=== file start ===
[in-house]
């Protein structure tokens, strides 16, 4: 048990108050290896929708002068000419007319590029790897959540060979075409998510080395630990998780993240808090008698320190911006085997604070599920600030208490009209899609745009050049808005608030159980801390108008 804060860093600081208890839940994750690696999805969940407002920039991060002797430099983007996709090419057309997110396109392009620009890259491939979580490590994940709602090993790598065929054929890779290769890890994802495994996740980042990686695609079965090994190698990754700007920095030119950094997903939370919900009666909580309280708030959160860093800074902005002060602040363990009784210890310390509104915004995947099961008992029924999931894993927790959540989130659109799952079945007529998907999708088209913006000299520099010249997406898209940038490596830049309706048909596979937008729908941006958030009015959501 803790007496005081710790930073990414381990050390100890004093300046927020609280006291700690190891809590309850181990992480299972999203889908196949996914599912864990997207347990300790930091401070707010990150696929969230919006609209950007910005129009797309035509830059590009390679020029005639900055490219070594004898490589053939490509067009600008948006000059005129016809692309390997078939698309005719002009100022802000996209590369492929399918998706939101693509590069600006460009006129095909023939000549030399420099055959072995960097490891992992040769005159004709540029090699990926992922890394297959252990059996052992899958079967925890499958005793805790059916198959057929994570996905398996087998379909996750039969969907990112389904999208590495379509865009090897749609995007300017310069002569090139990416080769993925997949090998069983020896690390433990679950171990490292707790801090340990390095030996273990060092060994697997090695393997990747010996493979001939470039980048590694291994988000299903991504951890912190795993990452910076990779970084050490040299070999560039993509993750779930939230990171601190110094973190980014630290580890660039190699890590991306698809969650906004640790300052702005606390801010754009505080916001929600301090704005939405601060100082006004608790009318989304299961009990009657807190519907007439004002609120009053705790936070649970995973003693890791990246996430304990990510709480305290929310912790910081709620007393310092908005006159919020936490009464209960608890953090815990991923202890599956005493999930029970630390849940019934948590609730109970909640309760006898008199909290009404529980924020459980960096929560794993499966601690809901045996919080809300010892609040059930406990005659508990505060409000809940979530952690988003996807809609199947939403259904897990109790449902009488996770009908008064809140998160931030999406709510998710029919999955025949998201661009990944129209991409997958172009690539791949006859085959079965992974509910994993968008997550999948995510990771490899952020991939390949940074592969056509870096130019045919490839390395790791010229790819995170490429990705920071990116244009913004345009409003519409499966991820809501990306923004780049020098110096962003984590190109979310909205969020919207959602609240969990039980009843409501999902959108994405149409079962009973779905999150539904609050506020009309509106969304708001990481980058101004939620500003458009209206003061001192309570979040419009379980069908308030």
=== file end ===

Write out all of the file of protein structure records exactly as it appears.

[in-house]
């Protein structure tokens, strides 16, 4: 048990108050290896929708002068000419007319590029790897959540060979075409998510080395630990998780993240808090008698320190911006085997604070599920600030208490009209899609745009050049808005608030159980801390108008 804060860093600081208890839940994750690696999805969940407002920039991060002797430099983007996709090419057309997110396109392009620009890259491939979580490590994940709602090993790598065929054929890779290769890890994802495994996740980042990686695609079965090994190698990754700007920095030119950094997903939370919900009666909580309280708030959160860093800074902005002060602040363990009784210890310390509104915004995947099961008992029924999931894993927790959540989130659109799952079945007529998907999708088209913006000299520099010249997406898209940038490596830049309706048909596979937008729908941006958030009015959501 803790007496005081710790930073990414381990050390100890004093300046927020609280006291700690190891809590309850181990992480299972999203889908196949996914599912864990997207347990300790930091401070707010990150696929969230919006609209950007910005129009797309035509830059590009390679020029005639900055490219070594004898490589053939490509067009600008948006000059005129016809692309390997078939698309005719002009100022802000996209590369492929399918998706939101693509590069600006460009006129095909023939000549030399420099055959072995960097490891992992040769005159004709540029090699990926992922890394297959252990059996052992899958079967925890499958005793805790059916198959057929994570996905398996087998379909996750039969969907990112389904999208590495379509865009090897749609995007300017310069002569090139990416080769993925997949090998069983020896690390433990679950171990490292707790801090340990390095030996273990060092060994697997090695393997990747010996493979001939470039980048590694291994988000299903991504951890912190795993990452910076990779970084050490040299070999560039993509993750779930939230990171601190110094973190980014630290580890660039190699890590991306698809969650906004640790300052702005606390801010754009505080916001929600301090704005939405601060100082006004608790009318989304299961009990009657807190519907007439004002609120009053705790936070649970995973003693890791990246996430304990990510709480305290929310912790910081709620007393310092908005006159919020936490009464209960608890953090815990991923202890599956005493999930029970630390849940019934948590609730109970909640309760006898008199909290009404529980924020459980960096929560794993499966601690809901045996919080809300010892609040059930406990005659508990505060409000809940979530952690988003996807809609199947939403259904897990109790449902009488996770009908008064809140998160931030999406709510998710029919999955025949998201661009990944129209991409997958172009690539791949006859085959079965992974509910994993968008997550999948995510990771490899952020991939390949940074592969056509870096130019045919490839390395790791010229790819995170490429990705920071990116244009913004345009409003519409499966991820809501990306923004780049020098110096962003984590190109979310909205969020919207959602609240969990039980009843409501999902959108994405149409079962009973779905999150539904609050506020009309509106969304708001990481980058101004939620500003458009209206003061001192309570979040419009379980069908308030």